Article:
The good old days return … now for Euro 2016!

I was one of the lucky Ireland fans who managed to snare tickets for Monday night’s second leg against Bosnia & Herzegovina. I’ve been to quite a few Ireland games in my time including famous nights against Yugoslavia (remember them?) and the mighty mountaintop otherwise known as Lichtenstein.

  What makes Irish international matches like Monday’s 2-0 win over a technically accomplished Bosnian team so wonderful is the atmosphere generated by the fans.

  ‘The Lansdowne Roar’ has been alive and well during this qualification campaign and not for the first time the players responded with a blood and guts performance.

  It was the first time I had made my way up to Dublin from Roscommon for any match and while it was a night to remember I don’t think I’ll rely on the Dart and Luas post-match again!

  Being from Dublin (we all have our cross to bear) – now living in Roscommon – I rarely get to see how fans from outside the Pale travel to and from matches. After Monday night my admiration for such fans has increased, and that also goes for the punters who frequent GAA HQ or, as we call it in Dublin, our home pitch. I mean Croker, definitely Croker.

  The atmosphere was electric in and around the ground and the small minority of visiting fans who weren’t silent during the minute’s silence just served to increase the decibel levels amongst the home fans.

  It’s something the Aviva seems to reserve exclusively for the Irish football team, or maybe it’s just something football fans generate better than other fans. It’s this tribal, partisan mentality which, when directed properly, creates spine-tingling atmospheres.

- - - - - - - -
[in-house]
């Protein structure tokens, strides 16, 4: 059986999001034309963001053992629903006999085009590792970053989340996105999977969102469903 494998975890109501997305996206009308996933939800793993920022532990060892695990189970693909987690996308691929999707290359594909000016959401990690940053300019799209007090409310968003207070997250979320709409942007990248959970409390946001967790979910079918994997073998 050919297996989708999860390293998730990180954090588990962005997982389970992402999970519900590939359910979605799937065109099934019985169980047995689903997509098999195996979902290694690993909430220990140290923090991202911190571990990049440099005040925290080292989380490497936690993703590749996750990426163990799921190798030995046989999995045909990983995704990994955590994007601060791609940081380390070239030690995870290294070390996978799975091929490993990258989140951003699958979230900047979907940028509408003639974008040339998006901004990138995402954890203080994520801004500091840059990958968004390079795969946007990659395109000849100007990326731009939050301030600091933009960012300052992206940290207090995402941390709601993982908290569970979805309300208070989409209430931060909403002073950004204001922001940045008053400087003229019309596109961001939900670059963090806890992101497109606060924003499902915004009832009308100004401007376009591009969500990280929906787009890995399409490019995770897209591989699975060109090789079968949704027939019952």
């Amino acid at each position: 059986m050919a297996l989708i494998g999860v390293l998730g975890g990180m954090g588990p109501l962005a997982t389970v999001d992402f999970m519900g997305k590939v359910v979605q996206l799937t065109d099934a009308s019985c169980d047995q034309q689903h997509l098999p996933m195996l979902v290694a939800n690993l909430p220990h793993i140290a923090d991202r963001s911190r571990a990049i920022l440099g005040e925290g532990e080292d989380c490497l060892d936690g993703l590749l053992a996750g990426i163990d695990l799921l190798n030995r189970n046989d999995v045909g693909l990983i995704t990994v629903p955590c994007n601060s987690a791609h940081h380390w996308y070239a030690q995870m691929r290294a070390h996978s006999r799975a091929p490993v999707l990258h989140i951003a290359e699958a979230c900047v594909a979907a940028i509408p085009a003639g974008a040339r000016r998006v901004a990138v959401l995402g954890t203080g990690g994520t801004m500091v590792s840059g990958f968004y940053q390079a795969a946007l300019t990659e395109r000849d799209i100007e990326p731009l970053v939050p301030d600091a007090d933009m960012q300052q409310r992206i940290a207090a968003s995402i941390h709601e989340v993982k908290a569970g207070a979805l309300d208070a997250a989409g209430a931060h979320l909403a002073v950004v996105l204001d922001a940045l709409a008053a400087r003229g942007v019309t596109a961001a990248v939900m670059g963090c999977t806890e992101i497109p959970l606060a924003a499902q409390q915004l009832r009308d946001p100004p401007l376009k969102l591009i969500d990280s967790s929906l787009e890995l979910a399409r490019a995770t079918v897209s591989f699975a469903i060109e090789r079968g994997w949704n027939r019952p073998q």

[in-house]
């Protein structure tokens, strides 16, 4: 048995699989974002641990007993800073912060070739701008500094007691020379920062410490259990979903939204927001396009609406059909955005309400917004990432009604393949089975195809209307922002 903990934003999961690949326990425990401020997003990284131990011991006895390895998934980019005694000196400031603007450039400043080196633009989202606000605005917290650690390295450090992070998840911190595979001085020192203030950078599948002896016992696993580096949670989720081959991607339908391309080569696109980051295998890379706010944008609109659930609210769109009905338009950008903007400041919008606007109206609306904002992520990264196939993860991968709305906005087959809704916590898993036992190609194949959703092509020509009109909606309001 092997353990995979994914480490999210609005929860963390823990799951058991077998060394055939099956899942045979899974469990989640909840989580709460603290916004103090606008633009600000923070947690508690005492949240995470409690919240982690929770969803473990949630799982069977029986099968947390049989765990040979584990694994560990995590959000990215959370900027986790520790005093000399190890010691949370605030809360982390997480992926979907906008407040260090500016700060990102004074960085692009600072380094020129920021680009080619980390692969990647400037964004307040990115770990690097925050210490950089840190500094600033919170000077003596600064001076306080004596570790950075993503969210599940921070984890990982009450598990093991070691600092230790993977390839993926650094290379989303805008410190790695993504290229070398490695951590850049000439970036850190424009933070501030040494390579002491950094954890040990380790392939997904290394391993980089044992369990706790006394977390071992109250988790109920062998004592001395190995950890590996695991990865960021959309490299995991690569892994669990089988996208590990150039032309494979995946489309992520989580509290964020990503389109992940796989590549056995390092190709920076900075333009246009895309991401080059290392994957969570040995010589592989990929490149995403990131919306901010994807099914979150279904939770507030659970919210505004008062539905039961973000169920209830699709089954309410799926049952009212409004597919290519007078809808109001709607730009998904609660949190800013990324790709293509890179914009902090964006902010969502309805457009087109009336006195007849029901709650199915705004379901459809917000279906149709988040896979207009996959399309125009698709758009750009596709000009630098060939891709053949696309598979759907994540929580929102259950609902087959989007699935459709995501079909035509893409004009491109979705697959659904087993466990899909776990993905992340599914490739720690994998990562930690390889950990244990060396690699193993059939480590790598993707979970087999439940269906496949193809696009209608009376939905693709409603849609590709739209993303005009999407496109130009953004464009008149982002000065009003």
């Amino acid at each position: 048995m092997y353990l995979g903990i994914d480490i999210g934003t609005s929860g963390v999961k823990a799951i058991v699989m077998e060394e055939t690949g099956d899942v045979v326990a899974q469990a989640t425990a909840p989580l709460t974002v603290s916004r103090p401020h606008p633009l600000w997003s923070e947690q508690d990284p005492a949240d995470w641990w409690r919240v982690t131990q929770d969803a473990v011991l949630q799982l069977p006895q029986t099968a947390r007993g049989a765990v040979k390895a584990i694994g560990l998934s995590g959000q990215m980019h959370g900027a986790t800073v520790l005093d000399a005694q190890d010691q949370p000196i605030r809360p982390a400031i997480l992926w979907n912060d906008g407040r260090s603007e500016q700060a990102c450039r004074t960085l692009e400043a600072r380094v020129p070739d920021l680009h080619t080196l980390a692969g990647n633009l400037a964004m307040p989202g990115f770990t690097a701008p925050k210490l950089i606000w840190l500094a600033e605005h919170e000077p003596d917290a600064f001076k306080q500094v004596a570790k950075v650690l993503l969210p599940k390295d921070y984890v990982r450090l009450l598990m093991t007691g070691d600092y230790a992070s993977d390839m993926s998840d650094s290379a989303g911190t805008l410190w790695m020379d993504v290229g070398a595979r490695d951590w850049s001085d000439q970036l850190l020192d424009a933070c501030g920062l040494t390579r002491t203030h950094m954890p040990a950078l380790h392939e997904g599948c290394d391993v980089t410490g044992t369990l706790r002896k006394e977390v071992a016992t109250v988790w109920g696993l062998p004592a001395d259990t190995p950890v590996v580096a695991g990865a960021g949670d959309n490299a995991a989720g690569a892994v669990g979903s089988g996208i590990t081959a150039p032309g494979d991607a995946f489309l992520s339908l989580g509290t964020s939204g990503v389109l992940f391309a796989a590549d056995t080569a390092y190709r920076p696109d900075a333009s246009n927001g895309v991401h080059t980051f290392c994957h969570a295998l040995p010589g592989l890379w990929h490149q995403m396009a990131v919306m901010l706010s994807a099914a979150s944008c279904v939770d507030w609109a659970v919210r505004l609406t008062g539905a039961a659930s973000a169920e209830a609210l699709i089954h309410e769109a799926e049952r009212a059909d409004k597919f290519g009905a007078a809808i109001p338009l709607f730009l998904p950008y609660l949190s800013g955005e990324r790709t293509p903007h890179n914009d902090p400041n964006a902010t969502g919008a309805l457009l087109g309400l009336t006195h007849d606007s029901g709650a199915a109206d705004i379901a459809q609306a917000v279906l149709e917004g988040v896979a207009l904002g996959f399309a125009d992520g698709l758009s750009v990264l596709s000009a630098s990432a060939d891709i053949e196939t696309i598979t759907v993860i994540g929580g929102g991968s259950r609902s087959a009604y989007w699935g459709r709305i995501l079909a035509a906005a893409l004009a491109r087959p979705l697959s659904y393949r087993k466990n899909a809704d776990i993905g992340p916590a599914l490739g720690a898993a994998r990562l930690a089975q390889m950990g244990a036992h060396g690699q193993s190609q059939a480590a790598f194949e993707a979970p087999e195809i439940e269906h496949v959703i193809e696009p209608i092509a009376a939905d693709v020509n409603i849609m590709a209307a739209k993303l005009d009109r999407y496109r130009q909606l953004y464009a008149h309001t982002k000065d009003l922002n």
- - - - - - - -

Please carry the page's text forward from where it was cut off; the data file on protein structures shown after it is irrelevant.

Every Irish throw-in, corner, tackle, header, hair-flick (!) was cheered to the rafters as the fans tried to push the team to France by sheer will. They weren’t the only ones either, as Martin O’Neill and Roy Keane feverishly moved players around the pitch using some variation of Jedi mind tricks.

  The penalty when it arrived may have seemed quite harsh but in that frenzied France-bound crowd the referee had little option but to give it. The twelfth man and all that. Jonathan Walters coolly slotted home to send the Green Army into raptures.

  Walters is our Dirk Kuyt, he’s the player nobody pretends to be in the playground, but this morning kids across Ireland are barging into smaller kids and smashing footballs through crowds of bodies.

  Walters doubled his tally and sent Ireland to France in the second half after being found by another fan favourite, Robbie Brady, who used his wand-like left foot to cause havoc in the Bosnian defence.

  Celebrations from players, fans, backroom staff and Michael D. Higgins followed as us bucks from the country made our way towards Heuston and trains bound for Cork and Galway. There was a quick stop at Supermacs along the way where some wag wondered: ‘Has Jack Grealish has ever had a Mighty Mac?’ Last night was his loss!

  Next summer, the whole island will be in France. Let that sink in for a minute: this tiny island in the middle of the Atlantic has produced TWO teams of the 24 at Europe’s elite international soccer tournament.

  Let’s hope both sets of fans create the kind of atmosphere Irish football supporters are used to at these events.